III. The court which he made to Balaam the son of Beor, a famous conjurer, to engage him to curse Israel. The Balaam lived a great way off, in that country whence Abraham came, and where Laban lived; but, though it was probable that there were many nearer home that were pretenders to divination, yet none had so great a reputation for success as Balaam, and Balak will employ the best he can hear of, though he send a great way for him, so much is his heart upon this project. And to gain him, 1. He makes him his friend, complaining to him, as his confidant, of the danger he was in from the numbers and neighbourhood of the camp of Israel: They cover the face of the earth, and they abide over against me, v. 5. 2. In effect he makes him his god, by the great power he attributes to his word: He whom thou blessest is blessed, and he whom thou cursest is cursed, v. 6. The learned bishop Patrick inclines to think, with many of the Jewish writers, that Balaam had been a great prophet, who, for the accomplishment of his predictions and the answers of his prayers, both for good and evil, had been looked upon justly as a man of great interest with God; but that, growing proud and covetous, God departed from him, and then, to support his sinking credit, he betook himself to diabolical arts. He is called a prophet (2 Pt. 2:16,) because he had been one, or perhaps he had raised his reputation from the first by his magical charms, as Simon Magus, who bewitched the people so far that he was called the great power of God, Acts 8:10. Curses pronounced by God’s prophets in the name of the Lord have wonderful effects, as Noah’s (Gen. 9:25), and Elisha’s, 2 Ki. 2:24. But the curse causeless shall not come (Prov. 26:2), no more than Goliath’s, when he cursed David by his gods, 1 Sa. 17:43. Let us desire to have the prayers of God’s ministers and people for us, and dread having them against us; for they are greatly regarded by him who blesseth indeed and curseth indeed. But Balak cannot rely upon these compliments as sufficient to prevail with Balaam, the main inducement is yet behind (v. 7): they took the rewards of divination in their hand, the wages of unrighteousness, which he loved, 2 Pt. 2:15.
IV. The restraint God lays upon Balaam, forbidding him to curse Israel. It is very probable that Balaam, being a curious inquisitive man, was no stranger to Israel’s case and character, but had heard that God was with them of a truth, so that he ought to have given the messengers their answer immediately, that he would never curse a people whom God had blessed; but he lodges the messengers, and takes a night’s time to consider what he shall do, and to receive instructions from God, v. 8. When we enter into a parley with temptations we are in great danger of being overcome by them. In the night God comes to him, probably in a dream, and enquires what business those strangers had with him. He knows it, but he will know it from him. Balaam gives him an account of their errand (v. 9–11), and God thereupon charges him not to go with them, or attempt to curse that blessed people, v. 12. Thus God sometimes, for the preservation of his people, was pleased to speak to bad men, as to Abimelech (Gen. 20:3), and to Laban, Gen. 31:24. And we read of some that were workers of iniquity, and yet in Christ’s name prophesied, and did many wondrous works. Balaam is charged not only not to go to Balak, but not to offer to curse this people, which he might have attempted at a distance; and the reason is given: They are blessed. This was part of the blessing of Abraham (Gen. 12:3), I will curse him that curseth thee; so that an attempt to curse them would be not only fruitless, but perilous. Israel had often provoked God in the wilderness, yet he will not suffer their enemies to curse them, for he rewards them not according to their iniquities. The blessedness of those whose sin is covered comes upon them, Rom. 4:6, 7.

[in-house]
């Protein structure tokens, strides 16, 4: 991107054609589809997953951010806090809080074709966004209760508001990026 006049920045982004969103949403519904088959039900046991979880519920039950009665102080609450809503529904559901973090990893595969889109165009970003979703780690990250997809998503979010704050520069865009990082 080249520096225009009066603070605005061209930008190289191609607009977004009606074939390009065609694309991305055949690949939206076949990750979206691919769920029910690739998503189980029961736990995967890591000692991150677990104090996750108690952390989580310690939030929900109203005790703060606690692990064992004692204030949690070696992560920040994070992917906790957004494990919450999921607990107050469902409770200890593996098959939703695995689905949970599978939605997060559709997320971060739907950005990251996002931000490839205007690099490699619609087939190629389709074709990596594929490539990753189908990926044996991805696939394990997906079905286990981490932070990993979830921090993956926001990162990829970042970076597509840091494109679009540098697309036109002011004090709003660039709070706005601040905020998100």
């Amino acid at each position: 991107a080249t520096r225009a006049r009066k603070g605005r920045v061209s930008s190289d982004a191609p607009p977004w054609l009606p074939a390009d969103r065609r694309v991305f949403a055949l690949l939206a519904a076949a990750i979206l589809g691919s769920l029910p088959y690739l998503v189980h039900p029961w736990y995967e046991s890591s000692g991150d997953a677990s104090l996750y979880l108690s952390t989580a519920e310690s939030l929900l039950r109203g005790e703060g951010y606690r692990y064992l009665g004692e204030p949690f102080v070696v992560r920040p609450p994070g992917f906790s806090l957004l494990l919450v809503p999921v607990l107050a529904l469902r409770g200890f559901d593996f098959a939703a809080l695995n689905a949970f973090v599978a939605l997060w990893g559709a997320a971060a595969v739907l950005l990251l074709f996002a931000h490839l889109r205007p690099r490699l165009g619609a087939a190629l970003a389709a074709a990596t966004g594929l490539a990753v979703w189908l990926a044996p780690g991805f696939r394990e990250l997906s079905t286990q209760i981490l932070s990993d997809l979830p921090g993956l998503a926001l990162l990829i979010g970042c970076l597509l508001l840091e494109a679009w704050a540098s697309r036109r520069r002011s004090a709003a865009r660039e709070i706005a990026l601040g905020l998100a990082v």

V. The return of the messengers without Balaam. 1. Balaam is not faithful in returning God’s answer to the messengers, v. 13. He only tells them, the Lord refuseth to give me leave to go with you. He did not tell them, as he ought to have done, that Israel was a blessed people, and must by no means be cursed; for then the design would have been crushed, and the temptation would not have been renewed: but he, in effect, desired them to give his humble service to Balak, and let him know that he applauded his project, and would have been very glad to gratify him, but that truly he had the character of a prophet, and must not go without leave from God, which he had not yet obtained, and therefore for the present he must be excused. Note, Those are a fair mark for Satan’s temptation that speak diminishingly of divine prohibitions, as if they amounted to no more than the denial of a permission, and as if to go against God’s law were only to go without his leave. 2. The messengers are not faithful in returning Balaam’s answer to Balak. All the account they give of it is, Balaam refuseth to come with us (v. 14), intimating that he only wanted more courtship and higher proffers; but they are not willing Balak should know that God had signified his disallowance of the attempt. Thus are great men wretchedly abused by the flatteries of those about them, who do all they can to prevent their seeing their own faults and follies.